After my initial teaching experience in my hometown, the place where I spent a good portion of my own money providing food, school supplies, haircuts and such to those of my students who needed these things, I found myself in a completely different educational environment. I landed a teaching position with the Muroc Unified School District at Edwards Air Force Base in California where my husband was assigned to the Judge Advocate General's office, his first assignment as a JAG officer.
The school building I was assigned to, on the base, was brand new and housed only sixth and seventh grade classes. I was part of a team teaching effort and taught the sixth grade social studies/sixth and seventh grade girls physical education component. Everything I needed or wanted was either housed in the building or could be brought in within a day. My students were world travelers by virtue of their parents being stationed at Air Force bases all over the world. They came to my class armed with knowledge gained from living in other countries and around the United States.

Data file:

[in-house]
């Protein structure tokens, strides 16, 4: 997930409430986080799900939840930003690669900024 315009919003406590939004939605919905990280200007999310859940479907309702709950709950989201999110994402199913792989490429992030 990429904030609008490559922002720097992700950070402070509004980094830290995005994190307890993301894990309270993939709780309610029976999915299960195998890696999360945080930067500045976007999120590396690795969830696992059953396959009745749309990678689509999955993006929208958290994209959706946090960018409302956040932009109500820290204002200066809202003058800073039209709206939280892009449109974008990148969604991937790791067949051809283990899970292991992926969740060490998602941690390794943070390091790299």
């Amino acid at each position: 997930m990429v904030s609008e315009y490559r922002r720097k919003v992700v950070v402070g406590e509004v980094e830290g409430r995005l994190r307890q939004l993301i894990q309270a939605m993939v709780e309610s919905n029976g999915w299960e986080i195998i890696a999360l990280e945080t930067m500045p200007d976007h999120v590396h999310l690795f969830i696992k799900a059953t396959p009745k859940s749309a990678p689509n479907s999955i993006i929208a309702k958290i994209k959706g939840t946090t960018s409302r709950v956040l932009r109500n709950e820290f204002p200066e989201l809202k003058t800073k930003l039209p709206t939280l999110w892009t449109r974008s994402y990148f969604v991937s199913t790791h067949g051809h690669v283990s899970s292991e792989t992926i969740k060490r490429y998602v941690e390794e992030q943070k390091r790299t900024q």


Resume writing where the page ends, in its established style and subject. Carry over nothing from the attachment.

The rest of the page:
All were well dressed, articulate, eager to share their experiences. It was exciting to teach kids who didn't have hunger issues or all those issues that come with broken homes, low income or other family problems. I didn't have a plethora of paperwork to do. I was able to be extremely creative with projects designed to give my students a reason to be enthusiastic about what I was teaching them. It's the experience I expected to have when I became an elementary school teacher.
That teaching experience at Edwards had the kind of educational atmosphere every public school in the United States should provide. But that was an exception. My first teaching job in my home town and this one at Edwards were worlds apart in every sense.
After Edwards, I took time off to have our sons and I stayed out of teaching until they got into school. My next teaching experiences were different, weird, and unusual to say the least but that's for another time.